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The Iberian and the Other in early modern Rome
For different communities, at different times and for different reasons, Rome has always formed an important locus; this discussion will focus on one particular such early modern group. As the sixteenth-century progressed into the seventeenth, many individual Spanish and Portuguese had made their way to Rome, not only because of its geo-political significance, but also because for a large minority of them it offered them a freedom of action that was unobtainable in their own countries. These were the Conversos, Iberians of Jewish descent, who were being gradually and effectively excluded from playing a role in church and state in Spain and Portugal, two countries that were briefly united from 1580. Drawing on our research in Rome, undertaken as historian and art historian respectively, we shall discuss the kind of lives these men (and occasionally women) were able to make for themselves in Rome, what roles they played there, and their importance, out of scale to their number, as patrons of the visual arts both at home and abroad, ranging from El Greco to Velazquez.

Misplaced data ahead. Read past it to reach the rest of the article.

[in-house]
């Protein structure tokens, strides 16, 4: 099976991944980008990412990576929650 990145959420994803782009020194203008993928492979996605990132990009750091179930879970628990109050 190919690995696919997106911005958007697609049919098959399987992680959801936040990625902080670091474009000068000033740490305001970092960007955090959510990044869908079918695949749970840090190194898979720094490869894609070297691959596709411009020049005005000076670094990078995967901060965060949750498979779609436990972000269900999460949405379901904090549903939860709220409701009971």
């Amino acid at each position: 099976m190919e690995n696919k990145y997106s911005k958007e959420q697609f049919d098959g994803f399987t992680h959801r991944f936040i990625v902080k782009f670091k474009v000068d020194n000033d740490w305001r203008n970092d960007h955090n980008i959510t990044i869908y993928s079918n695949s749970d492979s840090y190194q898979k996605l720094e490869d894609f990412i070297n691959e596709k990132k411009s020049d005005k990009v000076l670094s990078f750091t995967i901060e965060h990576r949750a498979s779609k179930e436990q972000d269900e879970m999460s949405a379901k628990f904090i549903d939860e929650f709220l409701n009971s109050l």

Piers Baker-Bates is currently a Visiting Research Associate at The Open University, United Kingdom, having previously been a Leverhulme Early Career Fellow at the same Institution. He is also chair of ARTES, the Iberian & Latin American Visual Culture Group.

James W. Nelson Novoa is Associate Professor in the department of Modern Languages and Literatures and Medieval and Renaissance studies at the University of Ottawa (Canada).

Jun 3, 2020 06:00 PM in Rome

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